What Is a Multimeter?
Multimeters are tools used to troubleshoot electrical and electronic circuits. They are also used to check voltages to ensure correct operating levels. The most common models measure voltage, current and resistance. More expensive models can also measure capacitance and inductance. A meter is a measuring instrument. An ammeter measures current; a voltmeter measures the voltage between two points; and an ohmmeter measures resistance. A multimeter combines these functions into a single instrument A multimeter can be used to measure voltage, current and resistance in an electrical circuit that uses resistors and capacitors. To understand how to use a multimeter with these components, schematic symbols for resistors, capacitors and other electronic schematic symbols need to be readily recognised
The ammeter function of a multimeter measures the number of electrons that are passing a given point in a certain amount of time. This measurement is a measure of current and the units are called amperes. To understand how much an ampere is, the typical household circuit breaker is rated to open at 15 or 20 amperes. A multimeter can be used to check how many amperes a household appliance is drawing to see if it is drawing excessive current, causing a circuit breaker to open.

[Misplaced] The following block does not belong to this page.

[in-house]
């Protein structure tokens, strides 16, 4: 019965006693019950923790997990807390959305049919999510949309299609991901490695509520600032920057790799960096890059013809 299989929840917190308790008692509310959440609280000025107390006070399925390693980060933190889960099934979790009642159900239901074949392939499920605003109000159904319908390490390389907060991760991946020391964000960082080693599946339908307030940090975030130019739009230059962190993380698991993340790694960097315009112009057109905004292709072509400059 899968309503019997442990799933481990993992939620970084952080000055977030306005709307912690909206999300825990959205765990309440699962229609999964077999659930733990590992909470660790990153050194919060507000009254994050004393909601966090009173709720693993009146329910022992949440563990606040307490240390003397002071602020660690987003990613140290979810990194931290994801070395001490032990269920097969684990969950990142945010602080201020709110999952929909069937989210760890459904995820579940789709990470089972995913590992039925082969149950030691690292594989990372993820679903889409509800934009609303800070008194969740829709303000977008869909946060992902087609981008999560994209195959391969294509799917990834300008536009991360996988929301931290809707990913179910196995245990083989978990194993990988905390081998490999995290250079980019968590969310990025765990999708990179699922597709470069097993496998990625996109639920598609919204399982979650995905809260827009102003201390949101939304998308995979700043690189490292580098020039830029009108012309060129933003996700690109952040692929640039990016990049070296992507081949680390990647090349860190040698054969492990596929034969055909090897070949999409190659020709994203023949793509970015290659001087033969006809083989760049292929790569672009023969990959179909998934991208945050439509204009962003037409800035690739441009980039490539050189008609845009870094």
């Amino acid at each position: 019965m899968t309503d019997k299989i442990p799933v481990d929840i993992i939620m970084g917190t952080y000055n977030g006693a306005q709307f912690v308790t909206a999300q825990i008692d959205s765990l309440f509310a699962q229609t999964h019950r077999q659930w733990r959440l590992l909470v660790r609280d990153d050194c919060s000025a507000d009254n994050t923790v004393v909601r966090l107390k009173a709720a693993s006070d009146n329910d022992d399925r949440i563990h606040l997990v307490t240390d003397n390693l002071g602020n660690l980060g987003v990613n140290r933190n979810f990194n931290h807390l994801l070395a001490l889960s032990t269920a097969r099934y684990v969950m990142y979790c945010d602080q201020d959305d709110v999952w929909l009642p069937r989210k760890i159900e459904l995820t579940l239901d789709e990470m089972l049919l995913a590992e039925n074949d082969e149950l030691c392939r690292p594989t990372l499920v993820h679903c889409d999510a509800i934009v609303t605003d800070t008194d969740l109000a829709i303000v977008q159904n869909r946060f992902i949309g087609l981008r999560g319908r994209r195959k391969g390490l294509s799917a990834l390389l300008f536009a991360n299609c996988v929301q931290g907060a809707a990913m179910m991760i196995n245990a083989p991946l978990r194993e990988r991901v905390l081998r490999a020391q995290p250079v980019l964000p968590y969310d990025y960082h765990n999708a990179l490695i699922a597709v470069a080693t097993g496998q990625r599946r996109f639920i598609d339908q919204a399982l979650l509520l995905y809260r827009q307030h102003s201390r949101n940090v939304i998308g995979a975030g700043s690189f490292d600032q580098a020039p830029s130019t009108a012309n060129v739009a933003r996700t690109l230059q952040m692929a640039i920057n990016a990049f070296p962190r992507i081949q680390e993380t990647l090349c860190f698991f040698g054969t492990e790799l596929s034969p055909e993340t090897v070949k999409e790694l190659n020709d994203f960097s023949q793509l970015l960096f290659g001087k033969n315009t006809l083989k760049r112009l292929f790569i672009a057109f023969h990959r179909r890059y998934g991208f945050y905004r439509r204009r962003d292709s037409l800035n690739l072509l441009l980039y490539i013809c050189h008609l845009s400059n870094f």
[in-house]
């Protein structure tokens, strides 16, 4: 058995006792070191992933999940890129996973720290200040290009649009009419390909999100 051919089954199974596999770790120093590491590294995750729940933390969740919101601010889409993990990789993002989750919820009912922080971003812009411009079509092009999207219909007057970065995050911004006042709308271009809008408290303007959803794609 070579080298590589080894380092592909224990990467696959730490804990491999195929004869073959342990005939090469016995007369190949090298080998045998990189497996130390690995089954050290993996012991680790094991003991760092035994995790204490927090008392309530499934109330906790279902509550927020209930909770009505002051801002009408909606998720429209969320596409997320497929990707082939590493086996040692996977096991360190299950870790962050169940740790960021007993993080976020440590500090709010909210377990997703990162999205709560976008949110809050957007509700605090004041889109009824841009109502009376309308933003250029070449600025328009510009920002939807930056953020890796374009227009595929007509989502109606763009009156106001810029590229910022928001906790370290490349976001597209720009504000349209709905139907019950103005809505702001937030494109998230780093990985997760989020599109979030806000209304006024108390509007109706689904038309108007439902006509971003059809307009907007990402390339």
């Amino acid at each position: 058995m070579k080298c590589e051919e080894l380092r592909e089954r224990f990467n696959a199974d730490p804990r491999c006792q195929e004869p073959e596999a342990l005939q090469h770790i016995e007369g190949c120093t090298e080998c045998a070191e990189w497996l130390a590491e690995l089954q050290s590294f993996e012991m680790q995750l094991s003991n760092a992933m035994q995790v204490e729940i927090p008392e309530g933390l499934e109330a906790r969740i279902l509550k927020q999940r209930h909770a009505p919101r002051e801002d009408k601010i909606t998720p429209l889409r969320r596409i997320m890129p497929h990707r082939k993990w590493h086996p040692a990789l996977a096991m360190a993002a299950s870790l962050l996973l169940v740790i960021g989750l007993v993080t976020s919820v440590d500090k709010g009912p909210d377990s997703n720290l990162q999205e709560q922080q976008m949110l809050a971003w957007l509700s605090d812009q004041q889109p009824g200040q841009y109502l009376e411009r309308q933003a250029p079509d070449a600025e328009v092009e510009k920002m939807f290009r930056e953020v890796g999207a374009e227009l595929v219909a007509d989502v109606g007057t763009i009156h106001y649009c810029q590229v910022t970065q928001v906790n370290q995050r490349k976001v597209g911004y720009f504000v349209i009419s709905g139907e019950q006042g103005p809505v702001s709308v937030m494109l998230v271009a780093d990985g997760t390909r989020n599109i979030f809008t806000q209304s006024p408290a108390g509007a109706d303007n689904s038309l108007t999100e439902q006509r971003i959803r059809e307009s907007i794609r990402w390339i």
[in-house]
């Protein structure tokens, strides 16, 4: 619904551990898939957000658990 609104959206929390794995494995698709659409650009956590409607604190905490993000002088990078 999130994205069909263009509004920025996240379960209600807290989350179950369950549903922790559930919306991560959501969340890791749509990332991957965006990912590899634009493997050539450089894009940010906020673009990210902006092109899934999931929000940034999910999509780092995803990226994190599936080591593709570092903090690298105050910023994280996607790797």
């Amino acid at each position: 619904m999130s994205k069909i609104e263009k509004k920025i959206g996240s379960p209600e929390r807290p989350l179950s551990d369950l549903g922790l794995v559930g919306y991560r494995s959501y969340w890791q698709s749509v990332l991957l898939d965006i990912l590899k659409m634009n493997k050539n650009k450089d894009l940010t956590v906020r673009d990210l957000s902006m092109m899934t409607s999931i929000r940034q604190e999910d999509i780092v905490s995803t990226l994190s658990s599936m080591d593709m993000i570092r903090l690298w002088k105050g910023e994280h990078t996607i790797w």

The voltmeter function of a multimeter measures the electrical potential between two points and is measured in volts. For a 9-volt battery, the potential between the positive and negative terminals of the battery is nine volts and can be checked with a multimeter. This is often useful when a battery is suspected to be near the end of its life.
The ohmmeter function of a multimeter measures the resistance to current flow. This measurement is given in units called ohms. If an electrical circuit is "short-circuited," then its resistance is zero or near zero ohms. If a circuit is open, then it has infinite resistance and there is no current flow.
Modes of Current
Multimeters have the capacity to measure current and voltage in two different modes, alternating current, or AC, and direct current, or DC. The standard for household voltage outlets is alternating current. Different countries have different standards for household A.C. voltage, which is why many travellers find their 120 AC volt hair dryers malfunction when plugged into an outlet in a foreign country. If the voltage isn't known, it's helpful to check the voltage with a multimeter using the AC voltmeter function. Batteries supply DC current, while households supply AC current. When a current measurement is made, the multimeter must be set in the correct function, AC or DC, in order to obtain an accurate measurement.